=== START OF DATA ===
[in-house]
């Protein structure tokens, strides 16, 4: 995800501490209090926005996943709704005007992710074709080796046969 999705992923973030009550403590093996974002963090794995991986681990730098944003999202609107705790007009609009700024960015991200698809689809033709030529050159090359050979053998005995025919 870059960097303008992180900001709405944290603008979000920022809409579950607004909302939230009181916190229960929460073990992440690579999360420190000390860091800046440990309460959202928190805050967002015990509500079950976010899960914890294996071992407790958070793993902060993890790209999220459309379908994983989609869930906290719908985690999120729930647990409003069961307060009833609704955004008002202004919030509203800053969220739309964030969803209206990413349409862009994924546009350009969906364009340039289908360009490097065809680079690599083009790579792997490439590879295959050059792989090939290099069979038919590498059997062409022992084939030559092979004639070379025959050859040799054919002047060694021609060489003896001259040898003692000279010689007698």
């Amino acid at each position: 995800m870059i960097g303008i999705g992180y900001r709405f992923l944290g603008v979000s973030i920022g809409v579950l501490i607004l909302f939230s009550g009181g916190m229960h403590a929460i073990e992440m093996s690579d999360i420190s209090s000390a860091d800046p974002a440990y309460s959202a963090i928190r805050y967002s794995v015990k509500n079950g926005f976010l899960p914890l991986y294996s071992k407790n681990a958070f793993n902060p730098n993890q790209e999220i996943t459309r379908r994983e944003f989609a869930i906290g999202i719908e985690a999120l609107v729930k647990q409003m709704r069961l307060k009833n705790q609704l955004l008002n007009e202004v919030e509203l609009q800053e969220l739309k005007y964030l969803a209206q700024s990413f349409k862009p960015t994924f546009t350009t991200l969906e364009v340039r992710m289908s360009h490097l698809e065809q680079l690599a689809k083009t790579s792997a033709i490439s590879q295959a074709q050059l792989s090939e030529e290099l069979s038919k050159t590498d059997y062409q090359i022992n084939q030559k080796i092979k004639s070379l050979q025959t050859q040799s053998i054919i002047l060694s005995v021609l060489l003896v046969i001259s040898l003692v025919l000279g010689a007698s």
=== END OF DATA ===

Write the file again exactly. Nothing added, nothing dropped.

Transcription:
[in-house]
């Protein structure tokens, strides 16, 4: 995800501490209090926005996943709704005007992710074709080796046969 999705992923973030009550403590093996974002963090794995991986681990730098944003999202609107705790007009609009700024960015991200698809689809033709030529050159090359050979053998005995025919 870059960097303008992180900001709405944290603008979000920022809409579950607004909302939230009181916190229960929460073990992440690579999360420190000390860091800046440990309460959202928190805050967002015990509500079950976010899960914890294996071992407790958070793993902060993890790209999220459309379908994983989609869930906290719908985690999120729930647990409003069961307060009833609704955004008002202004919030509203800053969220739309964030969803209206990413349409862009994924546009350009969906364009340039289908360009490097065809680079690599083009790579792997490439590879295959050059792989090939290099069979038919590498059997062409022992084939030559092979004639070379025959050859040799054919002047060694021609060489003896001259040898003692000279010689007698």
């Amino acid at each position: 995800m870059i960097g303008i999705g992180y900001r709405f992923l944290g603008v979000s973030i920022g809409v579950l501490i607004l909302f939230s009550g009181g916190m229960h403590a929460i073990e992440m093996s690579d999360i420190s209090s000390a860091d800046p974002a440990y309460s959202a963090i928190r805050y967002s794995v015990k509500n079950g926005f976010l899960p914890l991986y294996s071992k407790n681990a958070f793993n902060p730098n993890q790209e999220i996943t459309r379908r994983e944003f989609a869930i906290g999202i719908e985690a999120l609107v729930k647990q409003m709704r069961l307060k009833n705790q609704l955004l008002n007009e202004v919030e509203l609009q800053e969220l739309k005007y964030l969803a209206q700024s990413f349409k862009p960015t994924f546009t350009t991200l969906e364009v340039r992710m289908s360009h490097l698809e065809q680079l690599a689809k083009t790579s792997a033709i490439s590879q295959a074709q050059l792989s090939e030529e290099l069979s038919k050159t590498d059997y062409q090359i022992n084939q030559k080796i092979k004639s070379l050979q025959t050859q040799s053998i054919i002047l060694s005995v021609l060489l003896v046969i001259s040898l003692v025919l000279g010689a007698s």